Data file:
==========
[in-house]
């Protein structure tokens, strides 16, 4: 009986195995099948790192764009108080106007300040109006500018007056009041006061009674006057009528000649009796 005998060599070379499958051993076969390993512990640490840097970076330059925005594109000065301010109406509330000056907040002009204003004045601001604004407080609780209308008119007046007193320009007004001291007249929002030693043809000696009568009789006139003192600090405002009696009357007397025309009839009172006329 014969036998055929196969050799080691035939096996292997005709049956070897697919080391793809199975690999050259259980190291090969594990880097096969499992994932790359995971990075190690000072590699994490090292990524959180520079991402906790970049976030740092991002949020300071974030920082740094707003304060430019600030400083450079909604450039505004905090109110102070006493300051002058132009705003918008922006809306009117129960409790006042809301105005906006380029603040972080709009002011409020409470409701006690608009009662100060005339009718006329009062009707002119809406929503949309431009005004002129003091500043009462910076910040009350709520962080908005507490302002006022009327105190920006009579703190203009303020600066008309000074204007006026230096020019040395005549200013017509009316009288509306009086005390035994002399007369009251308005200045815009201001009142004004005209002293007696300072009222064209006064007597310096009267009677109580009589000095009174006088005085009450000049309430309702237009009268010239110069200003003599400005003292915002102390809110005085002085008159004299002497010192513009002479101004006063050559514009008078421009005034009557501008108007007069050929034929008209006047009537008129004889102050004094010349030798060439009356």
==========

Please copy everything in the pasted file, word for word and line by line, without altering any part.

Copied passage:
[in-house]
């Protein structure tokens, strides 16, 4: 009986195995099948790192764009108080106007300040109006500018007056009041006061009674006057009528000649009796 005998060599070379499958051993076969390993512990640490840097970076330059925005594109000065301010109406509330000056907040002009204003004045601001604004407080609780209308008119007046007193320009007004001291007249929002030693043809000696009568009789006139003192600090405002009696009357007397025309009839009172006329 014969036998055929196969050799080691035939096996292997005709049956070897697919080391793809199975690999050259259980190291090969594990880097096969499992994932790359995971990075190690000072590699994490090292990524959180520079991402906790970049976030740092991002949020300071974030920082740094707003304060430019600030400083450079909604450039505004905090109110102070006493300051002058132009705003918008922006809306009117129960409790006042809301105005906006380029603040972080709009002011409020409470409701006690608009009662100060005339009718006329009062009707002119809406929503949309431009005004002129003091500043009462910076910040009350709520962080908005507490302002006022009327105190920006009579703190203009303020600066008309000074204007006026230096020019040395005549200013017509009316009288509306009086005390035994002399007369009251308005200045815009201001009142004004005209002293007696300072009222064209006064007597310096009267009677109580009589000095009174006088005085009450000049309430309702237009009268010239110069200003003599400005003292915002102390809110005085002085008159004299002497010192513009002479101004006063050559514009008078421009005034009557501008108007007069050929034929008209006047009537008129004889102050004094010349030798060439009356």